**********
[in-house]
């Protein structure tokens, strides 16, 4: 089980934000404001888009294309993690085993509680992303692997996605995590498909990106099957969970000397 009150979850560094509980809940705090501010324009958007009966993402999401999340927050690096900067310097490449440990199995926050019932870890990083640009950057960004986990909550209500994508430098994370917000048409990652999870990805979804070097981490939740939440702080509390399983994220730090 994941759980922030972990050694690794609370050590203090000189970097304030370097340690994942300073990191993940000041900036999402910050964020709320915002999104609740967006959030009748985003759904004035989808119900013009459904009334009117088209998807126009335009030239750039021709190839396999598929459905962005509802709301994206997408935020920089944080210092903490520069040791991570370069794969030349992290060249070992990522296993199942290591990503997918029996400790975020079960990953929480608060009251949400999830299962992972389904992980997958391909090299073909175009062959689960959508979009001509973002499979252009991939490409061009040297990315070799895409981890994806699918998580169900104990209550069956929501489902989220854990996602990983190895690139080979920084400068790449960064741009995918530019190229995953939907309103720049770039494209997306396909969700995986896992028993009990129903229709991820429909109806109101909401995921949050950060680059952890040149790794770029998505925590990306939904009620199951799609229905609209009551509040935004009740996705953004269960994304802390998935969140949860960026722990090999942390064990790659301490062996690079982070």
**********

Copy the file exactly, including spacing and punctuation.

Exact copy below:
[in-house]
């Protein structure tokens, strides 16, 4: 089980934000404001888009294309993690085993509680992303692997996605995590498909990106099957969970000397 009150979850560094509980809940705090501010324009958007009966993402999401999340927050690096900067310097490449440990199995926050019932870890990083640009950057960004986990909550209500994508430098994370917000048409990652999870990805979804070097981490939740939440702080509390399983994220730090 994941759980922030972990050694690794609370050590203090000189970097304030370097340690994942300073990191993940000041900036999402910050964020709320915002999104609740967006959030009748985003759904004035989808119900013009459904009334009117088209998807126009335009030239750039021709190839396999598929459905962005509802709301994206997408935020920089944080210092903490520069040791991570370069794969030349992290060249070992990522296993199942290591990503997918029996400790975020079960990953929480608060009251949400999830299962992972389904992980997958391909090299073909175009062959689960959508979009001509973002499979252009991939490409061009040297990315070799895409981890994806699918998580169900104990209550069956929501489902989220854990996602990983190895690139080979920084400068790449960064741009995918530019190229995953939907309103720049770039494209997306396909969700995986896992028993009990129903229709991820429909109806109101909401995921949050950060680059952890040149790794770029998505925590990306939904009620199951799609229905609209009551509040935004009740996705953004269960994304802390998935969140949860960026722990090999942390064990790659301490062996690079982070």